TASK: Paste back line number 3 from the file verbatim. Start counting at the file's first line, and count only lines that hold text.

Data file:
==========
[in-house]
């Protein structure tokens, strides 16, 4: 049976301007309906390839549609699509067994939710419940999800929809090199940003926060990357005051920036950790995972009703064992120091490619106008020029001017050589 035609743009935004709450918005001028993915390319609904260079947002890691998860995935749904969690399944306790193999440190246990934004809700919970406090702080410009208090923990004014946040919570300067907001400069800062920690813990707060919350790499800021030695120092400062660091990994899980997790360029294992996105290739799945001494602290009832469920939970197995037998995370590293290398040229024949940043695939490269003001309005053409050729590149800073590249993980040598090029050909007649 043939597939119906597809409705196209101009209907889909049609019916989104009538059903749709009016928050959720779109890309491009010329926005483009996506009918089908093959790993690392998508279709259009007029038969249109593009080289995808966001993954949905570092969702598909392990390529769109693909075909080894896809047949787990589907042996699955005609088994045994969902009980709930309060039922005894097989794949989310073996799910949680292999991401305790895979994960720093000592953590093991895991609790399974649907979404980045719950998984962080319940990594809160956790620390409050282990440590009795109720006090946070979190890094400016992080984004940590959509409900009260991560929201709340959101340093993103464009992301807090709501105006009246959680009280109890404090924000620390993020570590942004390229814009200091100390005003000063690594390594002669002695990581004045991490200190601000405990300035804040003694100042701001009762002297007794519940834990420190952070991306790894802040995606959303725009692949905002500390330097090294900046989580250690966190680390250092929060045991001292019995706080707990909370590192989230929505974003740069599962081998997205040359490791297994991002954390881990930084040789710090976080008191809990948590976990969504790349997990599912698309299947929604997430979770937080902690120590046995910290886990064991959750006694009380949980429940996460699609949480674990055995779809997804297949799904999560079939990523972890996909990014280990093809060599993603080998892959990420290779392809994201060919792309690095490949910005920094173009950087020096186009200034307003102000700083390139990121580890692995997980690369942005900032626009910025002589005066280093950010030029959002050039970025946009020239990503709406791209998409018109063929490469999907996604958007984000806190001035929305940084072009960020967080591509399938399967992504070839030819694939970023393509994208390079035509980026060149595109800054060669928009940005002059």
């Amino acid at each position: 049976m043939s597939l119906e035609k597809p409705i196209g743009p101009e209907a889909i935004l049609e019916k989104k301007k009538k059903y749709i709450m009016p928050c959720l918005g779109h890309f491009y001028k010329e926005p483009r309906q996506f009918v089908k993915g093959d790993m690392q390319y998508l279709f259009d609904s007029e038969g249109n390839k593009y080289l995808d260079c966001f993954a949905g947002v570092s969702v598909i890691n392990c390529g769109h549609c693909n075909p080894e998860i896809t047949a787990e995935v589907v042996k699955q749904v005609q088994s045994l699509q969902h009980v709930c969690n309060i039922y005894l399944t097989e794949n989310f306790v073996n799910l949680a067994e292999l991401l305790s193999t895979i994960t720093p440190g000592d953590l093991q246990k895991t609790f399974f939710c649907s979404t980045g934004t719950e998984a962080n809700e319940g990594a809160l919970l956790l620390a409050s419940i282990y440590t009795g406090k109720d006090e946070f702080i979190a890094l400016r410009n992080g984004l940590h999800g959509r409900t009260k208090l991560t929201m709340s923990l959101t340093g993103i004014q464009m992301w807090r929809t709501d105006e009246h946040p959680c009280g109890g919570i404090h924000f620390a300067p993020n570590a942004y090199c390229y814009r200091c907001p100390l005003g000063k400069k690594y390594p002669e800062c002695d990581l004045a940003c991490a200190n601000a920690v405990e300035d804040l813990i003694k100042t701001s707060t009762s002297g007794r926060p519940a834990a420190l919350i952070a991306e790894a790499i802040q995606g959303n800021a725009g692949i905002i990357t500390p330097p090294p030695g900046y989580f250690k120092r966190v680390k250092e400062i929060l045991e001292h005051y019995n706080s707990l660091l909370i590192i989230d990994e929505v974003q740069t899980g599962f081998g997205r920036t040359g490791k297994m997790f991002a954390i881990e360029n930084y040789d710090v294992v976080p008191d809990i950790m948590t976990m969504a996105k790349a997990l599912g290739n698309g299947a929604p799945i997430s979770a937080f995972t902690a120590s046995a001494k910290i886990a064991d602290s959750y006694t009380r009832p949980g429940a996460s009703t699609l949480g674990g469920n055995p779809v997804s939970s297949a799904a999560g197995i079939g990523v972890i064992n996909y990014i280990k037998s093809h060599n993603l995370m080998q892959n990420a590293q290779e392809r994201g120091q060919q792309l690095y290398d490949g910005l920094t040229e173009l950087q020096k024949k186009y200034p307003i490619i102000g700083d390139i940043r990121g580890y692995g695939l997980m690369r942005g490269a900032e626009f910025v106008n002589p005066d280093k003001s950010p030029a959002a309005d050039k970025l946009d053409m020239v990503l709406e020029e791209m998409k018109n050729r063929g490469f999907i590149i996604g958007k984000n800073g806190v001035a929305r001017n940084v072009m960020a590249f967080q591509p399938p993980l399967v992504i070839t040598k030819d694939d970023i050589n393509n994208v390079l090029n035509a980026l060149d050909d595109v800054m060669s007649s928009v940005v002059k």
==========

């Amino acid at each position: 049976m043939s597939l119906e035609k597809p409705i196209g743009p101009e209907a889909i935004l049609e019916k989104k301007k009538k059903y749709i709450m009016p928050c959720l918005g779109h890309f491009y001028k010329e926005p483009r309906q996506f009918v089908k993915g093959d790993m690392q390319y998508l279709f259009d609904s007029e038969g249109n390839k593009y080289l995808d260079c966001f993954a949905g947002v570092s969702v598909i890691n392990c390529g769109h549609c693909n075909p080894e998860i896809t047949a787990e995935v589907v042996k699955q749904v005609q088994s045994l699509q969902h009980v709930c969690n309060i039922y005894l399944t097989e794949n989310f306790v073996n799910l949680a067994e292999l991401l305790s193999t895979i994960t720093p440190g000592d953590l093991q246990k895991t609790f399974f939710c649907s979404t980045g934004t719950e998984a962080n809700e319940g990594a809160l919970l956790l620390a409050s419940i282990y440590t009795g406090k109720d006090e946070f702080i979190a890094l400016r410009n992080g984004l940590h999800g959509r409900t009260k208090l991560t929201m709340s923990l959101t340093g993103i004014q464009m992301w807090r929809t709501d105006e009246h946040p959680c009280g109890g919570i404090h924000f620390a300067p993020n570590a942004y090199c390229y814009r200091c907001p100390l005003g000063k400069k690594y390594p002669e800062c002695d990581l004045a940003c991490a200190n601000a920690v405990e300035d804040l813990i003694k100042t701001s707060t009762s002297g007794r926060p519940a834990a420190l919350i952070a991306e790894a790499i802040q995606g959303n800021a725009g692949i905002i990357t500390p330097p090294p030695g900046y989580f250690k120092r966190v680390k250092e400062i929060l045991e001292h005051y019995n706080s707990l660091l909370i590192i989230d990994e929505v974003q740069t899980g599962f081998g997205r920036t040359g490791k297994m997790f991002a954390i881990e360029n930084y040789d710090v294992v976080p008191d809990i950790m948590t976990m969504a996105k790349a997990l599912g290739n698309g299947a929604p799945i997430s979770a937080f995972t902690a120590s046995a001494k910290i886990a064991d602290s959750y006694t009380r009832p949980g429940a996460s009703t699609l949480g674990g469920n055995p779809v997804s939970s297949a799904a999560g197995i079939g990523v972890i064992n996909y990014i280990k037998s093809h060599n993603l995370m080998q892959n990420a590293q290779e392809r994201g120091q060919q792309l690095y290398d490949g910005l920094t040229e173009l950087q020096k024949k186009y200034p307003i490619i102000g700083d390139i940043r990121g580890y692995g695939l997980m690369r942005g490269a900032e626009f910025v106008n002589p005066d280093k003001s950010p030029a959002a309005d050039k970025l946009d053409m020239v990503l709406e020029e791209m998409k018109n050729r063929g490469f999907i590149i996604g958007k984000n800073g806190v001035a929305r001017n940084v072009m960020a590249f967080q591509p399938p993980l399967v992504i070839t040598k030819d694939d970023i050589n393509n994208v390079l090029n035509a980026l060149d050909d595109v800054m060669s007649s928009v940005v002059k």